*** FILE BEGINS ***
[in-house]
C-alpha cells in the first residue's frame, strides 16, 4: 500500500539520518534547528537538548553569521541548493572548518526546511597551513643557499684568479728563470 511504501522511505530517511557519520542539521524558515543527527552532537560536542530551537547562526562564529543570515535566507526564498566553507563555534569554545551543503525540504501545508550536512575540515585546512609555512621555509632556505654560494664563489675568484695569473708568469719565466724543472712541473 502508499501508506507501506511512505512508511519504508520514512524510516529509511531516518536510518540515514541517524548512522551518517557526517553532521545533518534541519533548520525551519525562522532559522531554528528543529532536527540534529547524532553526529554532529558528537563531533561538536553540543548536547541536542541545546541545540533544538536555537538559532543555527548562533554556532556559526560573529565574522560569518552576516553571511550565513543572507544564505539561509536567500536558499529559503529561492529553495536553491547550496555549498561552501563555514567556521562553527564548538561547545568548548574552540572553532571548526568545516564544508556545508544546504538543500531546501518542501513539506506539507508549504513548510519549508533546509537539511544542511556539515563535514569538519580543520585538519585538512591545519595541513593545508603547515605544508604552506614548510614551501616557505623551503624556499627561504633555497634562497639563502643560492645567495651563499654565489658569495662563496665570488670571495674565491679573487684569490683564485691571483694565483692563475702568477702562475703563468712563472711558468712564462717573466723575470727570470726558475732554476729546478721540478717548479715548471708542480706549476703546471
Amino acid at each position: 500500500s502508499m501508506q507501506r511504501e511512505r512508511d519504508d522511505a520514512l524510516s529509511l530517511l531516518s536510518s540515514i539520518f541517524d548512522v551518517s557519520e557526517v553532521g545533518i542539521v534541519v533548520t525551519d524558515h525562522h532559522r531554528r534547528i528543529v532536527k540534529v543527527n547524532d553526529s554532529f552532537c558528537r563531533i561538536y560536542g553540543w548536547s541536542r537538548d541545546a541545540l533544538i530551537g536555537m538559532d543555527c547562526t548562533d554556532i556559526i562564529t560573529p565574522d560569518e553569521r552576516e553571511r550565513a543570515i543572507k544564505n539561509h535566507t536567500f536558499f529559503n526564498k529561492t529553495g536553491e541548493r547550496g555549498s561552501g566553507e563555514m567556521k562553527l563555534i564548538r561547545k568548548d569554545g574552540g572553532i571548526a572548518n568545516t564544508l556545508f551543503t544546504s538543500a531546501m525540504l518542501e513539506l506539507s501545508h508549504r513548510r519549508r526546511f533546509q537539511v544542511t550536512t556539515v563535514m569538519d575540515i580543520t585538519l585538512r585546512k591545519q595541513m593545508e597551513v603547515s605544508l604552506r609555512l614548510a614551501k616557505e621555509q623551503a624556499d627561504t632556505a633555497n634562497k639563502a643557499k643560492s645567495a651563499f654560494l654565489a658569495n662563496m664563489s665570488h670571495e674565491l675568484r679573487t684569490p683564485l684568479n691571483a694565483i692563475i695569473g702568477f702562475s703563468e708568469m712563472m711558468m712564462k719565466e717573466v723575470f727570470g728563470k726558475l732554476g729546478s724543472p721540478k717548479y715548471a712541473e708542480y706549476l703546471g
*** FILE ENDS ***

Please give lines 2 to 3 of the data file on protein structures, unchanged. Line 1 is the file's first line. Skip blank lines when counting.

C-alpha cells in the first residue's frame, strides 16, 4: 500500500539520518534547528537538548553569521541548493572548518526546511597551513643557499684568479728563470 511504501522511505530517511557519520542539521524558515543527527552532537560536542530551537547562526562564529543570515535566507526564498566553507563555534569554545551543503525540504501545508550536512575540515585546512609555512621555509632556505654560494664563489675568484695569473708568469719565466724543472712541473 502508499501508506507501506511512505512508511519504508520514512524510516529509511531516518536510518540515514541517524548512522551518517557526517553532521545533518534541519533548520525551519525562522532559522531554528528543529532536527540534529547524532553526529554532529558528537563531533561538536553540543548536547541536542541545546541545540533544538536555537538559532543555527548562533554556532556559526560573529565574522560569518552576516553571511550565513543572507544564505539561509536567500536558499529559503529561492529553495536553491547550496555549498561552501563555514567556521562553527564548538561547545568548548574552540572553532571548526568545516564544508556545508544546504538543500531546501518542501513539506506539507508549504513548510519549508533546509537539511544542511556539515563535514569538519580543520585538519585538512591545519595541513593545508603547515605544508604552506614548510614551501616557505623551503624556499627561504633555497634562497639563502643560492645567495651563499654565489658569495662563496665570488670571495674565491679573487684569490683564485691571483694565483692563475702568477702562475703563468712563472711558468712564462717573466723575470727570470726558475732554476729546478721540478717548479715548471708542480706549476703546471
Amino acid at each position: 500500500s502508499m501508506q507501506r511504501e511512505r512508511d519504508d522511505a520514512l524510516s529509511l530517511l531516518s536510518s540515514i539520518f541517524d548512522v551518517s557519520e557526517v553532521g545533518i542539521v534541519v533548520t525551519d524558515h525562522h532559522r531554528r534547528i528543529v532536527k540534529v543527527n547524532d553526529s554532529f552532537c558528537r563531533i561538536y560536542g553540543w548536547s541536542r537538548d541545546a541545540l533544538i530551537g536555537m538559532d543555527c547562526t548562533d554556532i556559526i562564529t560573529p565574522d560569518e553569521r552576516e553571511r550565513a543570515i543572507k544564505n539561509h535566507t536567500f536558499f529559503n526564498k529561492t529553495g536553491e541548493r547550496g555549498s561552501g566553507e563555514m567556521k562553527l563555534i564548538r561547545k568548548d569554545g574552540g572553532i571548526a572548518n568545516t564544508l556545508f551543503t544546504s538543500a531546501m525540504l518542501e513539506l506539507s501545508h508549504r513548510r519549508r526546511f533546509q537539511v544542511t550536512t556539515v563535514m569538519d575540515i580543520t585538519l585538512r585546512k591545519q595541513m593545508e597551513v603547515s605544508l604552506r609555512l614548510a614551501k616557505e621555509q623551503a624556499d627561504t632556505a633555497n634562497k639563502a643557499k643560492s645567495a651563499f654560494l654565489a658569495n662563496m664563489s665570488h670571495e674565491l675568484r679573487t684569490p683564485l684568479n691571483a694565483i692563475i695569473g702568477f702562475s703563468e708568469m712563472m711558468m712564462k719565466e717573466v723575470f727570470g728563470k726558475l732554476g729546478s724543472p721540478k717548479y715548471a712541473e708542480y706549476l703546471g